“Tread But Leave No Mark” In Richmond Park

Sir David Attenborough re-opens Poet's Corner in the park

For over 300 years Richmond Park has inspired poetry and prose from writers such as James Thomson (writer of Rule Britannia), early 20th century novelist/naturalist W H Hudson, renowned 20th century essayist and poet Edward Thomas to Australian poet Rosemary Dobson and London punk poet Ian Dury.

On 17th June, winner of the 2014 prestigious TS Eliot Award for poetry, David Harsent (who lives in Barnes), premiered a new poem dedicated to Richmond Park and its wildlife at an event in Pembroke Lodge to celebrate the restoration of Poets Corner in the Park.

The poem 'A Dream of Richmond Park' exalts many of the favourite wildlife residents of Europe's largest enclosed urban park; the trees and flowers, butterflies, birds, beetles, bats and, of course, the deer.

He celebrates walking in the Park in “a waking dream” to observe the wonderful flora and fauna but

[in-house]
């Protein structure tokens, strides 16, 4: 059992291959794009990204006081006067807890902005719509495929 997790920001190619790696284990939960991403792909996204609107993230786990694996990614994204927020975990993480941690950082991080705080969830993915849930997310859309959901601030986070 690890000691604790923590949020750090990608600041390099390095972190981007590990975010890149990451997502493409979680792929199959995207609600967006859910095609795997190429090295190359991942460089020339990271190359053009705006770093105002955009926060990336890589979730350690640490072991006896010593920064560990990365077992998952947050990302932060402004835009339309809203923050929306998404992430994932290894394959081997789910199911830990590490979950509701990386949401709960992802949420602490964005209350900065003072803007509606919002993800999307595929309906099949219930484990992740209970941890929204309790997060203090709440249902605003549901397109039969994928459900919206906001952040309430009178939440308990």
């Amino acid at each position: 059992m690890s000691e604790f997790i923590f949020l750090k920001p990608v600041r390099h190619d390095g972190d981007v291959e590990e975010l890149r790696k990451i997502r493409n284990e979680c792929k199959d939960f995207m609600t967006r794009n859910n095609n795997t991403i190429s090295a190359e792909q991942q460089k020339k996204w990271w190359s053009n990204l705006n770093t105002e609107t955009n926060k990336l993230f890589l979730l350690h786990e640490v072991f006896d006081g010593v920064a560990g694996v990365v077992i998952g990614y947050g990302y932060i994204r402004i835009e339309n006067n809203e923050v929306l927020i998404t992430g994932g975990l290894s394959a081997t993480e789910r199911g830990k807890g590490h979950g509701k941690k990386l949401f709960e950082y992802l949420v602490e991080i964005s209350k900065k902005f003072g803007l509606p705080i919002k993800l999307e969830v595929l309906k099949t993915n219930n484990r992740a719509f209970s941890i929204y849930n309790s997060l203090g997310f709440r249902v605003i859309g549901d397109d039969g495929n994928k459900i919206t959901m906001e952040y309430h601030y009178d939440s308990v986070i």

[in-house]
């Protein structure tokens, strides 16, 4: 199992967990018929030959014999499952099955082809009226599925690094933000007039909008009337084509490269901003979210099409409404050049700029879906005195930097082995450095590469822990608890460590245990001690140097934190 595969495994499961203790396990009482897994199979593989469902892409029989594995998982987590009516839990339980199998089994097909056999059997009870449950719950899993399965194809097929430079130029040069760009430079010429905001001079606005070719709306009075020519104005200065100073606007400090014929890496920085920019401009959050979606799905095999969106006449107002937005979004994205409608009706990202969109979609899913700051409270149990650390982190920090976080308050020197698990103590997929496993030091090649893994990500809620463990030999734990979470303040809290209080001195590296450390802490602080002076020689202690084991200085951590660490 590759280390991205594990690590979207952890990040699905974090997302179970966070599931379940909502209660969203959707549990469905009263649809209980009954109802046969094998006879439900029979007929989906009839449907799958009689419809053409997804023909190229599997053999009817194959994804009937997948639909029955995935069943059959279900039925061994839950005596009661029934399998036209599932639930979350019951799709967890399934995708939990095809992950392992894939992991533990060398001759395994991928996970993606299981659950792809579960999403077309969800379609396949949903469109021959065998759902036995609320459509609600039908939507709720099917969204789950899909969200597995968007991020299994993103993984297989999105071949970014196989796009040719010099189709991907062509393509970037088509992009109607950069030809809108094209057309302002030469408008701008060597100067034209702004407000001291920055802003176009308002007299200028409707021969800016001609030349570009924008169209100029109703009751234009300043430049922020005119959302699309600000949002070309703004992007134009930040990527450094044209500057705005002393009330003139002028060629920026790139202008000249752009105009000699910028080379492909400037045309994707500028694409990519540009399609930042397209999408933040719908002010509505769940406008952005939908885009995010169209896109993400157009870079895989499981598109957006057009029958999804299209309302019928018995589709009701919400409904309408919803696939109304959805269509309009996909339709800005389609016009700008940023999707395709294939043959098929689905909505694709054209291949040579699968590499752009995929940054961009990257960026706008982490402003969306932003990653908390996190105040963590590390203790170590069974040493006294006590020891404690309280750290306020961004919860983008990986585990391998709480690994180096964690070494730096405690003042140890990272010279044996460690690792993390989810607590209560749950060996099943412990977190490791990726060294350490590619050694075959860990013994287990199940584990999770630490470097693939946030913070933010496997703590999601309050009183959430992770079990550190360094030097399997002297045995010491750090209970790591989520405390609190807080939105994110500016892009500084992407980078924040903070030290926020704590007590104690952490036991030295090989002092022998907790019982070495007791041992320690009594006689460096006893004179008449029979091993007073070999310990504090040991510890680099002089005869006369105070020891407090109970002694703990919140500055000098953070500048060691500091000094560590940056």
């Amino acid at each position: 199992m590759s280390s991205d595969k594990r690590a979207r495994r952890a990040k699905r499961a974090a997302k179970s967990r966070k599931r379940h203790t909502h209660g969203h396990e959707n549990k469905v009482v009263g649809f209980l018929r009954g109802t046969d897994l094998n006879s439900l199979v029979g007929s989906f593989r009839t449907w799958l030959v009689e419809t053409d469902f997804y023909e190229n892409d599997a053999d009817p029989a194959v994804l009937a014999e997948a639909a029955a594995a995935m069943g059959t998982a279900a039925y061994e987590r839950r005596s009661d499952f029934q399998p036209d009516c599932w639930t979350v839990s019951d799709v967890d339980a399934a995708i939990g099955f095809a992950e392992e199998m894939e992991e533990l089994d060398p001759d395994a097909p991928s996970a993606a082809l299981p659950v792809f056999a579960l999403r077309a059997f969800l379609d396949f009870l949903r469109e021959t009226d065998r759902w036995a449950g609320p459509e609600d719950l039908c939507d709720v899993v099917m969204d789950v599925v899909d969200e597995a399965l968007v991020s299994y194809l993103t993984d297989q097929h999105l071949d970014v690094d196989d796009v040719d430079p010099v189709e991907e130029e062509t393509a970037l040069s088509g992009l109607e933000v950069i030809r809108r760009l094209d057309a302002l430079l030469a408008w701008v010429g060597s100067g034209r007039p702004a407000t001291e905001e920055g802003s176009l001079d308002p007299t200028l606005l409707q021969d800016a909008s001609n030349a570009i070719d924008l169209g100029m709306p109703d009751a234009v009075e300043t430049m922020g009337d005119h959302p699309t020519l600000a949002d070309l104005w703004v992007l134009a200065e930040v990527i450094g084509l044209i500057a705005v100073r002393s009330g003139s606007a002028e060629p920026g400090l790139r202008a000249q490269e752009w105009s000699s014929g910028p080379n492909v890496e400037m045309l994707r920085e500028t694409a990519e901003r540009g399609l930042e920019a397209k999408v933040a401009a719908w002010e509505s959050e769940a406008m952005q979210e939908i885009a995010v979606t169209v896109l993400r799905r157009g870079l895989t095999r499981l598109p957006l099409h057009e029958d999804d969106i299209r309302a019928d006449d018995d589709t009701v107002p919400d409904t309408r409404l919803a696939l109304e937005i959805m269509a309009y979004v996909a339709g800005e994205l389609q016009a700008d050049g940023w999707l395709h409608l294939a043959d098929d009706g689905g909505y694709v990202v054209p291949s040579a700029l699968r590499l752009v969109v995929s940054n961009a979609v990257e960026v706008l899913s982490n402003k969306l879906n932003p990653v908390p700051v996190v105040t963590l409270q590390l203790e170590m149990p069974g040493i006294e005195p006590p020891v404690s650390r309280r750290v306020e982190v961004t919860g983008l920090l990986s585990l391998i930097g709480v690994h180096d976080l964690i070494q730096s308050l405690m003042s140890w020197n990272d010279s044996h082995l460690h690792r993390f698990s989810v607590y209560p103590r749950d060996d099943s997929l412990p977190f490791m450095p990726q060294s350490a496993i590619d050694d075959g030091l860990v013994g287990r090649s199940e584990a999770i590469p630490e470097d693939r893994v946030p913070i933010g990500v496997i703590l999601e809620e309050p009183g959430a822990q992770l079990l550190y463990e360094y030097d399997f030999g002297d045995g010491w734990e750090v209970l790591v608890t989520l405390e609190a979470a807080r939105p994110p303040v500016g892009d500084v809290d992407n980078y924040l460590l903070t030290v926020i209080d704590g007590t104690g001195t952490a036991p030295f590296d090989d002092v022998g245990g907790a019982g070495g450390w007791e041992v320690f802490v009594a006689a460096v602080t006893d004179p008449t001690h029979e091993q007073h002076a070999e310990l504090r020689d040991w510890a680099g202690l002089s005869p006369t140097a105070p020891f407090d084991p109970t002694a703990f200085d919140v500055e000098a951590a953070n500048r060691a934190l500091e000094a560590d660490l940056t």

beseeches “tread and leave no mark”. The special event saw David read his new work – which he describes as a “necklace of poems” - to an audience that included Sir David Attenborough, patron of the Park's charity, Friends of Richmond Park, as well as council leaders, local councillors from three authorities, politicians and other prominent local residents.

Well known actors Anthony Calf, Julian Glover, Stella Gonet and Julia Watson read a range of poetry and prose including works by Shelley, Tennyson, Edward Thomas and W H Hudson.

David Harsent said of his new poem: “I wanted to write a poem that shows the beauty and variety of Richmond Park, its fantastic wildlife and history, but to urge readers and visitors to the Park to treat this fragile environment with the love and respect it needs and deserves”.

Friends Patron, David Attenborough, said:
“Richmond Park isn't just a park, its a very special place; a national nature reserve, a site of special scientific interest and home to a wealth of wonderful wildlife from thousands of rare beetles and birds to over 1,100 veteran oak trees, some over 700 years old.”

Sir David, who formally opened the restored Poets Corner, is also patron of the Park's ponds and streams conservation project. He continued:
“With nearly 5.5 million visitors per year, Richmond Park and its wildlife have never been under greater pressure. Many species are threatened by increasing visitor numbers as well as diseases
such as acute oak decline, pests including oak processionary moth and climate change and, as David Harsent says, we urge all visitors “tread and leave no mark” in Richmond Park.”

July 1, 2015